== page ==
Embracing family, love, trust, purpose and joy are feature in these incredibly powerful, real and personal accounts of people who have experienced palliative care. They encourage us to focus on what matters most – to live, die and grieve well.
Launching today during National Palliative Care Week, which runs from 19 to 25 May, Moments That Matter reveals intimate and personal stories from real people who have experienced palliative care, including raw accounts from a family of a young refugee girl who had a terminal genetic condition, a terminally ill couple, and a husband whose wife was grateful to have been able to live her final life stages in their family home.
Odette Waanders, CEO of Palliative Care Victoria, said the aim of sharing these compelling stories is to change existing fear-based perceptions of palliative care, and promote the positive and meaningful support it provides.
“Through Moments That Matter, we want to break down the myths and misconceptions of palliative care and start a conversation with people of all ages. Three quarters of the 40,000 Victorians who pass away each year require palliative care, and yet there is still not a clear understanding of what palliative care is,” Ms Waanders said.
Of the campaign, Ms Waanders said they want to highlight the human element and show it is not just about death. It’s about improving the quality of life and embracing what matters most to a person with life limiting illness and their family.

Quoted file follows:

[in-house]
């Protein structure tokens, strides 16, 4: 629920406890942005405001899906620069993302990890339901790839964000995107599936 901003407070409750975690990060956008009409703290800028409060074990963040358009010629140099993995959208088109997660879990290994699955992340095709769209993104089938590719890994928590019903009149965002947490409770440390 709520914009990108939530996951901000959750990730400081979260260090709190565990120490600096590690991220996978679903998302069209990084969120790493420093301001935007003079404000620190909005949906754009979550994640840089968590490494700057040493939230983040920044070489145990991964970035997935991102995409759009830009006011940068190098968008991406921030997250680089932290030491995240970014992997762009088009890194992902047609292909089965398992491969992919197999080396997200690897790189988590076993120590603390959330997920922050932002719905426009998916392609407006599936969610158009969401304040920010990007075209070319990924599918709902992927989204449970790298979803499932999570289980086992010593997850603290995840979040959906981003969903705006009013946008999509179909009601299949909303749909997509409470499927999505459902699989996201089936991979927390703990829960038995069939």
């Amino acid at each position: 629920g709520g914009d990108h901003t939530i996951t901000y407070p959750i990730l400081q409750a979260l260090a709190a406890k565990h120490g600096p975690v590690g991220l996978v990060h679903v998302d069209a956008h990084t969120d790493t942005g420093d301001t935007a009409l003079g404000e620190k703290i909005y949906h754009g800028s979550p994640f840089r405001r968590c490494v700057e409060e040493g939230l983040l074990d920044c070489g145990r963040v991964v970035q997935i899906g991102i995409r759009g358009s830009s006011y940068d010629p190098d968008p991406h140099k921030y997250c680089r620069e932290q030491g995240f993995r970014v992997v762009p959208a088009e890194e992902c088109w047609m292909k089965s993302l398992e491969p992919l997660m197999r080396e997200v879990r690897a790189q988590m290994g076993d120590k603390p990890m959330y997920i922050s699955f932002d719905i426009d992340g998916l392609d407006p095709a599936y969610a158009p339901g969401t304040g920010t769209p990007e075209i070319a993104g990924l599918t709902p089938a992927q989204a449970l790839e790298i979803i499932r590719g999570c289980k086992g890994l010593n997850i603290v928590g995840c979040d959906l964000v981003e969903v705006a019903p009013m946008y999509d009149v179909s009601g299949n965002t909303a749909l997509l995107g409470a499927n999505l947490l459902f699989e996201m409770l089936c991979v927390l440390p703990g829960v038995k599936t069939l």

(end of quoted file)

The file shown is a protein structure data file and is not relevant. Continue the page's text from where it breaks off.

“Accepting our mortality helps us to put life into perspective, to live each moment, each day as best as we can, and to live life in a way that is true to your values, true to what really matters to you. The regrets of people who are dying remind us to say and show love, forgive others, thank others and ask for forgiveness. It’s about living your life more fully and focusing on what matter most,” Ms Waanders said.
“Palliative care acts as an additional layer of support, offering positive and meaningful care from the moment a person is diagnosed with a life limiting illness. It allows people with life limiting illness, their families and carers to live, die and grieve well,” she said.
It’s more than medical care. Palliative care involves a whole team approach including trained doctors, nurses, health therapists, social workers, spiritual carers and volunteers. Often family members are the main carers and it’s so important to provide support for them too.
“Palliative care is about family, respect, love, joy, purpose and trust. Each story is focussed on one of these themes and gives a very real insight into how palliative care positively impacts the lives of everyday Australians,” Ms Waanders said.
The Moments That Matter campaign invites and encourages all Australians to view the videos, and hear how palliative care has impacted and improved their quality of life.
Visit the Moments that Matter website to watch and read these very moving stories.